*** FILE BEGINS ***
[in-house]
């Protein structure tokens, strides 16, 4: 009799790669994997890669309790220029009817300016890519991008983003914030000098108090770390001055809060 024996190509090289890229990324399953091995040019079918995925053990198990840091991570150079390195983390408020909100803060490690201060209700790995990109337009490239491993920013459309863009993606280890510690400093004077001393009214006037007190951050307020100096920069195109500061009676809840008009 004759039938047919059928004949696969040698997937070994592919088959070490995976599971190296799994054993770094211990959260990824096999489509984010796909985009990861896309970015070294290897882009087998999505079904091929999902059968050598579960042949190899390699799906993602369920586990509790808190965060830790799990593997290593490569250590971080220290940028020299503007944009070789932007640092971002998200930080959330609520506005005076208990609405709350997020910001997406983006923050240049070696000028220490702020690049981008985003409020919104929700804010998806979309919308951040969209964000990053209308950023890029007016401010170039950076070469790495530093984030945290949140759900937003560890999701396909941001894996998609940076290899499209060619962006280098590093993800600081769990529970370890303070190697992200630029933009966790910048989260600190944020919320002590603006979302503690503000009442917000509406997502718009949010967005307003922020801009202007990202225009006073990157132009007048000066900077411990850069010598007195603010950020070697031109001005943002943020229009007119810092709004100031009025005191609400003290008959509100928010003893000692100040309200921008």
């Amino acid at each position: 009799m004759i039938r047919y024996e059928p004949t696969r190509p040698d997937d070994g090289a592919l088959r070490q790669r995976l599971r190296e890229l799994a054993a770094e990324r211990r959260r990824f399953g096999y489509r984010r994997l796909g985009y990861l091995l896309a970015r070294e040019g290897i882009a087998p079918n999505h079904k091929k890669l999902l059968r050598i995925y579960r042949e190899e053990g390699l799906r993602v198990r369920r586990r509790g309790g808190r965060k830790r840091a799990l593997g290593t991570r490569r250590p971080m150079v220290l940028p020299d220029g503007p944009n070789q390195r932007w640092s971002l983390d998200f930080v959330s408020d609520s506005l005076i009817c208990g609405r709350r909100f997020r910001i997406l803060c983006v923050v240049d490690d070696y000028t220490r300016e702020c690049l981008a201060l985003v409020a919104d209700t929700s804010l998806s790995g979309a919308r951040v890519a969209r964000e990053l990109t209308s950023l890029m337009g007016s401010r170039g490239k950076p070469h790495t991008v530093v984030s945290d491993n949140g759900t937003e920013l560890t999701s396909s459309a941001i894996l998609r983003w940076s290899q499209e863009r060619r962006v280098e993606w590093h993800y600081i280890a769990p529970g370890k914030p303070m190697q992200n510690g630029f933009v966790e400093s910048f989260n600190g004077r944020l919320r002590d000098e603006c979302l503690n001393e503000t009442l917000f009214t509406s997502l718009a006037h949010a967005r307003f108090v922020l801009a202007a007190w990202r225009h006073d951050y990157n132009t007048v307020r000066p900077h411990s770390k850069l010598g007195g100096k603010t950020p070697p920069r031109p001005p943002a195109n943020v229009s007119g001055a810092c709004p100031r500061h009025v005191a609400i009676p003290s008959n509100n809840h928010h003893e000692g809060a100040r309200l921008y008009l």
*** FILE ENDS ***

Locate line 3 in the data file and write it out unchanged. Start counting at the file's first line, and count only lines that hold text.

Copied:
């Amino acid at each position: 009799m004759i039938r047919y024996e059928p004949t696969r190509p040698d997937d070994g090289a592919l088959r070490q790669r995976l599971r190296e890229l799994a054993a770094e990324r211990r959260r990824f399953g096999y489509r984010r994997l796909g985009y990861l091995l896309a970015r070294e040019g290897i882009a087998p079918n999505h079904k091929k890669l999902l059968r050598i995925y579960r042949e190899e053990g390699l799906r993602v198990r369920r586990r509790g309790g808190r965060k830790r840091a799990l593997g290593t991570r490569r250590p971080m150079v220290l940028p020299d220029g503007p944009n070789q390195r932007w640092s971002l983390d998200f930080v959330s408020d609520s506005l005076i009817c208990g609405r709350r909100f997020r910001i997406l803060c983006v923050v240049d490690d070696y000028t220490r300016e702020c690049l981008a201060l985003v409020a919104d209700t929700s804010l998806s790995g979309a919308r951040v890519a969209r964000e990053l990109t209308s950023l890029m337009g007016s401010r170039g490239k950076p070469h790495t991008v530093v984030s945290d491993n949140g759900t937003e920013l560890t999701s396909s459309a941001i894996l998609r983003w940076s290899q499209e863009r060619r962006v280098e993606w590093h993800y600081i280890a769990p529970g370890k914030p303070m190697q992200n510690g630029f933009v966790e400093s910048f989260n600190g004077r944020l919320r002590d000098e603006c979302l503690n001393e503000t009442l917000f009214t509406s997502l718009a006037h949010a967005r307003f108090v922020l801009a202007a007190w990202r225009h006073d951050y990157n132009t007048v307020r000066p900077h411990s770390k850069l010598g007195g100096k603010t950020p070697p920069r031109p001005p943002a195109n943020v229009s007119g001055a810092c709004p100031r500061h009025v005191a609400i009676p003290s008959n509100n809840h928010h003893e000692g809060a100040r309200l921008y008009l």